Japanese medias decided to change news navigation cape and hinder informations and say no more about the H1N1. In this way, they are lowering to the minimum the fear about the flu, and minimize the level of infection of the pandemic. Although it is known that the virus is sneaky and vicious. I am told that it is now becoming quite difficult to trust the official news (governmental NHK), the commercial TV channels, some of the print press and the Japanese wire agencies about how the H1N1 virus spreads in the Japanese archipelago and at what pace.
"This is an other case of official news guideline that we owe to the Kisha Club system, even if the risk is less or high", an experienced colleague told at my Tokyo based Foreign Correspondents' Club.
Whatever people say. Here we are with the WHO (OMS) latest: As of 06:00 GMT, 23 May 2009, 43 countries have officially reported 12 022 cases of influenza A(H1N1) infection, including 86 deaths.
Confirmed domestic swine flu cases hit 338 Saturday evening in seven prefectures, although most were in Hyogo and Osaka. The other prefectures are Shiga and Kyoto in Kansai, and Tokyo, Saitama and Kanagawa in Kanto.
Quotes: "The new Saitama case involved a 29-year-old man who caught it from a friend who tested positive Friday, prefectural officials said early Saturday. The two men toured Osaka and Kyoto from Sunday to Tuesday, taking in a baseball game at Kyocera Dome and sightseeing spots in the ancient capital, before flying back to Haneda airport in Tokyo on All Nippon Airways flight No. 40 from Itami. Both got fevers Friday morning, Saitama officials said. The man, who works as a security guard in Tokyo, also said he rode in the same car with a colleague in his 60s on Thursday but that the colleague has not developed any flu symptoms, the officials said. In central Tokyo, the total stayed at three, with the latest case, a 25-year-old man from Mitaka who was in Osaka from May 14 to Wednesday, testing positive for the new flu on Friday. The man said he watched standup comedy acts and went to Universal Studios Japan during the one-week stay."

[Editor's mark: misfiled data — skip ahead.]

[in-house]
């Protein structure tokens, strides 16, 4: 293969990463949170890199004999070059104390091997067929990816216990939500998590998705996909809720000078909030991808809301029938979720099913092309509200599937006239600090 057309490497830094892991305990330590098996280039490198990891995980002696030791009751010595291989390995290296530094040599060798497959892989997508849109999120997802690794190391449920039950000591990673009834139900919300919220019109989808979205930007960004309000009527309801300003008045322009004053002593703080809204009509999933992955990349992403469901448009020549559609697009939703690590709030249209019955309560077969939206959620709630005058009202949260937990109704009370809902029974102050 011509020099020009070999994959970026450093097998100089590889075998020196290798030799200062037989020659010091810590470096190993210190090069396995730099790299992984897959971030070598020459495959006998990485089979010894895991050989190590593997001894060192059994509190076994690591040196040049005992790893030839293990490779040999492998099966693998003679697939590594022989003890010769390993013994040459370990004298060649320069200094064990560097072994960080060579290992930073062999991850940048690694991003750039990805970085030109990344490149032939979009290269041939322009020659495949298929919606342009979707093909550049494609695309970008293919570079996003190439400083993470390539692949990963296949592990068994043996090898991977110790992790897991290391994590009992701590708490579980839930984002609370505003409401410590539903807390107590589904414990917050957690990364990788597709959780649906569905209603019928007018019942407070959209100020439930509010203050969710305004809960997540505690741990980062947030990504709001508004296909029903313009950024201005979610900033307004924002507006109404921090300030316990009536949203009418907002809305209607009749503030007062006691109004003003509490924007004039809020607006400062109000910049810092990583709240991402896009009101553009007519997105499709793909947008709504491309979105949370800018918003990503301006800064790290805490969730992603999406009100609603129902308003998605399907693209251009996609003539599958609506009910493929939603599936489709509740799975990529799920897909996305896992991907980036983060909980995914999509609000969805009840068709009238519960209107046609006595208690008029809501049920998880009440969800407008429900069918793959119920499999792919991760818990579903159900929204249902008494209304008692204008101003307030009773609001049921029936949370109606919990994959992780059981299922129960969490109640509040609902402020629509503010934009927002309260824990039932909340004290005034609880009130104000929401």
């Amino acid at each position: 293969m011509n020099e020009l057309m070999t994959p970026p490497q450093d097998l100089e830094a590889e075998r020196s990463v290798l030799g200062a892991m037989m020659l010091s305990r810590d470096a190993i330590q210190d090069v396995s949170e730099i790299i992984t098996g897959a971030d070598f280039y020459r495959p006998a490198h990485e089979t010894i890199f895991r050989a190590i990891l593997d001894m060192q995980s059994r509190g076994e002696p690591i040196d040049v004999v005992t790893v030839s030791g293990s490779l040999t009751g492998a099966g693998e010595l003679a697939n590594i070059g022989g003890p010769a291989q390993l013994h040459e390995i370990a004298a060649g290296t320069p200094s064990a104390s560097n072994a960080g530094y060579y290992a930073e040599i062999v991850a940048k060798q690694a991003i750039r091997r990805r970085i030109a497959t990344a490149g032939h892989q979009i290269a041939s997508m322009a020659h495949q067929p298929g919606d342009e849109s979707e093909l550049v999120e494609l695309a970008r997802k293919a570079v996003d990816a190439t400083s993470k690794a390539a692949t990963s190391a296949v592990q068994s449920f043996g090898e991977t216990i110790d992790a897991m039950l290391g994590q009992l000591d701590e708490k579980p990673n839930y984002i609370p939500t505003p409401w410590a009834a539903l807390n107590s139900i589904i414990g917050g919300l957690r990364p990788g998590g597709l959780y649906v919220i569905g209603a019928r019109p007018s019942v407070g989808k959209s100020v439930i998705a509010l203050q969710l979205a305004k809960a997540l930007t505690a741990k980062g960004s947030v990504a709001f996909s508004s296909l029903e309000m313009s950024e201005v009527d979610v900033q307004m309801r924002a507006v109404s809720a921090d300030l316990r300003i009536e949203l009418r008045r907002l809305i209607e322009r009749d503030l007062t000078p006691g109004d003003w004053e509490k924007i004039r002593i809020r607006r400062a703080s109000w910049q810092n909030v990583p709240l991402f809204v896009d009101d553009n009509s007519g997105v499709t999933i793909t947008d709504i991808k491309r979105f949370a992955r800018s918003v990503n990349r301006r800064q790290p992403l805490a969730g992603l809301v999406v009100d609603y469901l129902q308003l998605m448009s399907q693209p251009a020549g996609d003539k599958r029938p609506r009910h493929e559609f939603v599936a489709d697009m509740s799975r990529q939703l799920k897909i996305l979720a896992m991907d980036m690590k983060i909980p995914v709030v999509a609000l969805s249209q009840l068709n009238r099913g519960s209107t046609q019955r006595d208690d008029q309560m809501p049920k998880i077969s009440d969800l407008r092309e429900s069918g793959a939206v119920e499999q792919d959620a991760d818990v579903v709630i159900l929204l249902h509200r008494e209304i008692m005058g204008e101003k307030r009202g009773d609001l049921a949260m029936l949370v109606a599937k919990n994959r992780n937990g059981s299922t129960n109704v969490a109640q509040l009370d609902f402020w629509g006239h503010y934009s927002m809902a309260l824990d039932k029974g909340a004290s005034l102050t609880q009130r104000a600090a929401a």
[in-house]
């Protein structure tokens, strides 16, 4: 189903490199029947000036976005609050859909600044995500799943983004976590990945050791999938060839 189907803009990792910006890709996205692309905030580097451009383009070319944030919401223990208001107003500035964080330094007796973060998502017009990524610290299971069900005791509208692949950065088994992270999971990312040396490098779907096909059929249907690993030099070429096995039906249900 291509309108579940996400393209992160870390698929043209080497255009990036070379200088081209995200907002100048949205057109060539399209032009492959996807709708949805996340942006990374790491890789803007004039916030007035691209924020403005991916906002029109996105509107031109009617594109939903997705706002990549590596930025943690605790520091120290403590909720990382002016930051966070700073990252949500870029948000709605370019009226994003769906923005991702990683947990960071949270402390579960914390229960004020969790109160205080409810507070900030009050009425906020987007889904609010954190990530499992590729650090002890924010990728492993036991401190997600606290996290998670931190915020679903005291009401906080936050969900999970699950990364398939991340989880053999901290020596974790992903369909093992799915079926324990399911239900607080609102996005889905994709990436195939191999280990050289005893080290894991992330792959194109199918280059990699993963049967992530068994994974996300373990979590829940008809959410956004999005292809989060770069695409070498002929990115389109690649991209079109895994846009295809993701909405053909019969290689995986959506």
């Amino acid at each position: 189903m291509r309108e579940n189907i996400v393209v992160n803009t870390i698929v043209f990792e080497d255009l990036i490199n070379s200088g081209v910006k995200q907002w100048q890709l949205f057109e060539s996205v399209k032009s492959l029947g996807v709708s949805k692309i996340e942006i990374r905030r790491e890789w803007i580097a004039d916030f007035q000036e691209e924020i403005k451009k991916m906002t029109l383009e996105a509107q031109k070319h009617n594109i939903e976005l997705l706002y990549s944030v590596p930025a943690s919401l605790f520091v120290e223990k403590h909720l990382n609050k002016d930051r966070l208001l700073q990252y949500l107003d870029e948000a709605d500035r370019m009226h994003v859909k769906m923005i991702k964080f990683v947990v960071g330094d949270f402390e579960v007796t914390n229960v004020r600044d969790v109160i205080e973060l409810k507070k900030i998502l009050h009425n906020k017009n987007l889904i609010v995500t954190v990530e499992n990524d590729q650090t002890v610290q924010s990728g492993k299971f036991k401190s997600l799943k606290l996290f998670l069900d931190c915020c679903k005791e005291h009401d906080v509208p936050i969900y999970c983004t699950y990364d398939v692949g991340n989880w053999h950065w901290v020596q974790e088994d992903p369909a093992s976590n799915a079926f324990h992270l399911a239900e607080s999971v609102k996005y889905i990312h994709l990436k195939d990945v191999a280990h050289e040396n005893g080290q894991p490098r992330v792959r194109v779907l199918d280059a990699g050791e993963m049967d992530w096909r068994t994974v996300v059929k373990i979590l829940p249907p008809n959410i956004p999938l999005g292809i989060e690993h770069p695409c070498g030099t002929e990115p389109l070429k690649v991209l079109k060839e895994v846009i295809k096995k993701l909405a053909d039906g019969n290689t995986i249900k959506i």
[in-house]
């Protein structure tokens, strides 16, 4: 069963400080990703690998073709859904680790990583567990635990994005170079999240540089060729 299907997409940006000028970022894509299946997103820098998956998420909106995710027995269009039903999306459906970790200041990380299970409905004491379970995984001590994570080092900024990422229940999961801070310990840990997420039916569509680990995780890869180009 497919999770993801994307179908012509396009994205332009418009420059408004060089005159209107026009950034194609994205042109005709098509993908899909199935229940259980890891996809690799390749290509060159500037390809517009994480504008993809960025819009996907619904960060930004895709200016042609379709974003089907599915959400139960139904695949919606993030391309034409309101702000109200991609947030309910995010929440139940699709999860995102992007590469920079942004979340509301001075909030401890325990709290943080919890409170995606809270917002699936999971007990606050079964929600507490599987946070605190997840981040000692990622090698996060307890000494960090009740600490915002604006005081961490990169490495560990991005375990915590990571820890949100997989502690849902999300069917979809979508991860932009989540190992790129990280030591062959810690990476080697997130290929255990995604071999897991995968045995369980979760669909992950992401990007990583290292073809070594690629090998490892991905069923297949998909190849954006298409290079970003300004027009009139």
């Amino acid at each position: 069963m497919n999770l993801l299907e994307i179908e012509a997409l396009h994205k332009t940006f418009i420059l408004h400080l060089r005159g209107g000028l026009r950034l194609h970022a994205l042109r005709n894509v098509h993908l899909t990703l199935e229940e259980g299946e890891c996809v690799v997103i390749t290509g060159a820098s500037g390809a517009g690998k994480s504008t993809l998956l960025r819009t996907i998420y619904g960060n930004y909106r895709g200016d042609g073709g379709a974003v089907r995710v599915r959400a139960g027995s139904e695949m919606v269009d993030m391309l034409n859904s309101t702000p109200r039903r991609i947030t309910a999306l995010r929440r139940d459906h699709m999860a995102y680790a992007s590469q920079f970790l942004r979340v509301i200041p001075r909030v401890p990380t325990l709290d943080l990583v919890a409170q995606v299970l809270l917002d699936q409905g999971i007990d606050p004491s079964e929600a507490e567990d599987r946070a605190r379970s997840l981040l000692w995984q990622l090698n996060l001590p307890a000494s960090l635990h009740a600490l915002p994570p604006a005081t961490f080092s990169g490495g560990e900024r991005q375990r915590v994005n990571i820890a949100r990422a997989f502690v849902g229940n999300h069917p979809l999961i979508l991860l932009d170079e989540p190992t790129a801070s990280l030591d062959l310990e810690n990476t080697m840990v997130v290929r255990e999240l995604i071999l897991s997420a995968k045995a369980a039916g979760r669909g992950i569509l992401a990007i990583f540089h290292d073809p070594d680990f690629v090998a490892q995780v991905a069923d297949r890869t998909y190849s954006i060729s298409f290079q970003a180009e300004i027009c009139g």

The government on Friday stated it downshifted its response to H1N1 influenza, locally called "shingata infuruenza" (new-type influenza), after realizing the domestic outbreak was an apparently milder form of the contagion that has been blamed for killing dozens of people in Mexico.
Japan's previous policy, amended in February, was geared to address the more virulent H5N1 avian flu, and called for sweeping measures to be taken in all affected areas. "But the new flu strain, H1N1 influenza A, is more or less localized."
The question "Are we ready or not?" is no longer relevant because the pandemic threat is already out nearly everywhere.
In Indonesia, a Virologist from Udayana University, Gusti Ngurah Mahardhika, who has long been advocating non-pharmaceutical measures to prevent the spread of the H5N1 virus in Bali, says "although the influenza A (H1N1) is now a low pathogenic virus that has a relatively low probability of fatality, less than 10 percent, it does not mean the world can rest on its laurels."
"Nowadays, pandemics should not be seen as situations where people drop and die like flies. But the virus is easily transmitted, and if you just look at how many people can potentially catch it, you can imagine what kind of effect it will have on the economic and SOCIAL ORDER."